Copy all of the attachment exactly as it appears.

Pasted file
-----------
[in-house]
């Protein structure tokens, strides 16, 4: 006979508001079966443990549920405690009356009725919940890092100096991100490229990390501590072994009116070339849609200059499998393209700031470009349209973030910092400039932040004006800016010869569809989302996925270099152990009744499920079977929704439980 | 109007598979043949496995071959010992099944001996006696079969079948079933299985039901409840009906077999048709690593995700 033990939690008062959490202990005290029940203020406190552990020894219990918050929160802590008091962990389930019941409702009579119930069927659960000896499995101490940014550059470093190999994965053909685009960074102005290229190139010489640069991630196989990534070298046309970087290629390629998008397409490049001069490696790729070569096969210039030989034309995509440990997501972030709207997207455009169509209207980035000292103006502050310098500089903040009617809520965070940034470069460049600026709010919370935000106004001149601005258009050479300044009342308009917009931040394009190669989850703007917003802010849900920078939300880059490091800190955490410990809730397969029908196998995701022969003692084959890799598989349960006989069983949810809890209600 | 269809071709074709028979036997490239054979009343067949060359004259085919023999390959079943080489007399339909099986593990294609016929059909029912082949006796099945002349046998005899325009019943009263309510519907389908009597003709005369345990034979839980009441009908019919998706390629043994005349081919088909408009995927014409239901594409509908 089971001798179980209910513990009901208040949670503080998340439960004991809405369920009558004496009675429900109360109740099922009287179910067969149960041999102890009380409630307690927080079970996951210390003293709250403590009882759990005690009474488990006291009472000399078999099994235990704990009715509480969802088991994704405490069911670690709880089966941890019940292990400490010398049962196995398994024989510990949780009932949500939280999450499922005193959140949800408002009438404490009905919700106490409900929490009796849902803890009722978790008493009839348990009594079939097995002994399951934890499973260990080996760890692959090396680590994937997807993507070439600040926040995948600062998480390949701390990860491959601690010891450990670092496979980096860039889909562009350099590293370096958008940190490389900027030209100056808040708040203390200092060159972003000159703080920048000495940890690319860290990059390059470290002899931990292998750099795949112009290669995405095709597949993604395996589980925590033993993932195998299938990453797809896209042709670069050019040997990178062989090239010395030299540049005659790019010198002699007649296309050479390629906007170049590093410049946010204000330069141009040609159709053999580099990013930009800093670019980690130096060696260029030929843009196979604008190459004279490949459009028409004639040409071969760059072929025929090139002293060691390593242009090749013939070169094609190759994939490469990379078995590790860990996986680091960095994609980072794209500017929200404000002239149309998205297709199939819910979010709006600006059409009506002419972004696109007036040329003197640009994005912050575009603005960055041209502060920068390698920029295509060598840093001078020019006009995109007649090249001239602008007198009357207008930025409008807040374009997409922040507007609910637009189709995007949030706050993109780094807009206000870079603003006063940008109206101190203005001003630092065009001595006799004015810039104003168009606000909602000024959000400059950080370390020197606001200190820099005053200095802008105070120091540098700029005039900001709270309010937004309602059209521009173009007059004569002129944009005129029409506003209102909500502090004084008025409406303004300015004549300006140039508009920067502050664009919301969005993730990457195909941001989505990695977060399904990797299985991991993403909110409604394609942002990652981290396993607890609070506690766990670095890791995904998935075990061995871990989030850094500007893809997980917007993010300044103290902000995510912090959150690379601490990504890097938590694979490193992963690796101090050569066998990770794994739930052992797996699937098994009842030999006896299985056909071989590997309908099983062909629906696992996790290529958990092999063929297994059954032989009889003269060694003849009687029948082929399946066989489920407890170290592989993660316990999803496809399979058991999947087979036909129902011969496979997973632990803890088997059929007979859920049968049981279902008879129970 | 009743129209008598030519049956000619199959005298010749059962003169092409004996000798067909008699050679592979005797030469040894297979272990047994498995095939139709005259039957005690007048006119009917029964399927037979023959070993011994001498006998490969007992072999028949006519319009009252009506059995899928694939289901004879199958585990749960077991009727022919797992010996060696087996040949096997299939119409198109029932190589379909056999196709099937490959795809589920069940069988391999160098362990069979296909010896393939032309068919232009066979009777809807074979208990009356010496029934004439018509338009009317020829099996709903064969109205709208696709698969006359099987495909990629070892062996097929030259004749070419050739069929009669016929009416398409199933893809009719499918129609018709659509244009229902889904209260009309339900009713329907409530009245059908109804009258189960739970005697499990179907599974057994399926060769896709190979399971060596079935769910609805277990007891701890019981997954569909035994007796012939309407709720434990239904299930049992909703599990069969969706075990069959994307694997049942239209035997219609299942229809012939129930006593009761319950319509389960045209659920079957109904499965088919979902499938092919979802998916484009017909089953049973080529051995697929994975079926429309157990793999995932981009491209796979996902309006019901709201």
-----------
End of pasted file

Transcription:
[in-house]
């Protein structure tokens, strides 16, 4: 006979508001079966443990549920405690009356009725919940890092100096991100490229990390501590072994009116070339849609200059499998393209700031470009349209973030910092400039932040004006800016010869569809989302996925270099152990009744499920079977929704439980 | 109007598979043949496995071959010992099944001996006696079969079948079933299985039901409840009906077999048709690593995700 033990939690008062959490202990005290029940203020406190552990020894219990918050929160802590008091962990389930019941409702009579119930069927659960000896499995101490940014550059470093190999994965053909685009960074102005290229190139010489640069991630196989990534070298046309970087290629390629998008397409490049001069490696790729070569096969210039030989034309995509440990997501972030709207997207455009169509209207980035000292103006502050310098500089903040009617809520965070940034470069460049600026709010919370935000106004001149601005258009050479300044009342308009917009931040394009190669989850703007917003802010849900920078939300880059490091800190955490410990809730397969029908196998995701022969003692084959890799598989349960006989069983949810809890209600 | 269809071709074709028979036997490239054979009343067949060359004259085919023999390959079943080489007399339909099986593990294609016929059909029912082949006796099945002349046998005899325009019943009263309510519907389908009597003709005369345990034979839980009441009908019919998706390629043994005349081919088909408009995927014409239901594409509908 089971001798179980209910513990009901208040949670503080998340439960004991809405369920009558004496009675429900109360109740099922009287179910067969149960041999102890009380409630307690927080079970996951210390003293709250403590009882759990005690009474488990006291009472000399078999099994235990704990009715509480969802088991994704405490069911670690709880089966941890019940292990400490010398049962196995398994024989510990949780009932949500939280999450499922005193959140949800408002009438404490009905919700106490409900929490009796849902803890009722978790008493009839348990009594079939097995002994399951934890499973260990080996760890692959090396680590994937997807993507070439600040926040995948600062998480390949701390990860491959601690010891450990670092496979980096860039889909562009350099590293370096958008940190490389900027030209100056808040708040203390200092060159972003000159703080920048000495940890690319860290990059390059470290002899931990292998750099795949112009290669995405095709597949993604395996589980925590033993993932195998299938990453797809896209042709670069050019040997990178062989090239010395030299540049005659790019010198002699007649296309050479390629906007170049590093410049946010204000330069141009040609159709053999580099990013930009800093670019980690130096060696260029030929843009196979604008190459004279490949459009028409004639040409071969760059072929025929090139002293060691390593242009090749013939070169094609190759994939490469990379078995590790860990996986680091960095994609980072794209500017929200404000002239149309998205297709199939819910979010709006600006059409009506002419972004696109007036040329003197640009994005912050575009603005960055041209502060920068390698920029295509060598840093001078020019006009995109007649090249001239602008007198009357207008930025409008807040374009997409922040507007609910637009189709995007949030706050993109780094807009206000870079603003006063940008109206101190203005001003630092065009001595006799004015810039104003168009606000909602000024959000400059950080370390020197606001200190820099005053200095802008105070120091540098700029005039900001709270309010937004309602059209521009173009007059004569002129944009005129029409506003209102909500502090004084008025409406303004300015004549300006140039508009920067502050664009919301969005993730990457195909941001989505990695977060399904990797299985991991993403909110409604394609942002990652981290396993607890609070506690766990670095890791995904998935075990061995871990989030850094500007893809997980917007993010300044103290902000995510912090959150690379601490990504890097938590694979490193992963690796101090050569066998990770794994739930052992797996699937098994009842030999006896299985056909071989590997309908099983062909629906696992996790290529958990092999063929297994059954032989009889003269060694003849009687029948082929399946066989489920407890170290592989993660316990999803496809399979058991999947087979036909129902011969496979997973632990803890088997059929007979859920049968049981279902008879129970 | 009743129209008598030519049956000619199959005298010749059962003169092409004996000798067909008699050679592979005797030469040894297979272990047994498995095939139709005259039957005690007048006119009917029964399927037979023959070993011994001498006998490969007992072999028949006519319009009252009506059995899928694939289901004879199958585990749960077991009727022919797992010996060696087996040949096997299939119409198109029932190589379909056999196709099937490959795809589920069940069988391999160098362990069979296909010896393939032309068919232009066979009777809807074979208990009356010496029934004439018509338009009317020829099996709903064969109205709208696709698969006359099987495909990629070892062996097929030259004749070419050739069929009669016929009416398409199933893809009719499918129609018709659509244009229902889904209260009309339900009713329907409530009245059908109804009258189960739970005697499990179907599974057994399926060769896709190979399971060596079935769910609805277990007891701890019981997954569909035994007796012939309407709720434990239904299930049992909703599990069969969706075990069959994307694997049942239209035997219609299942229809012939129930006593009761319950319509389960045209659920079957109904499965088919979902499938092919979802998916484009017909089953049973080529051995697929994975079926429309157990793999995932981009491209796979996902309006019901709201």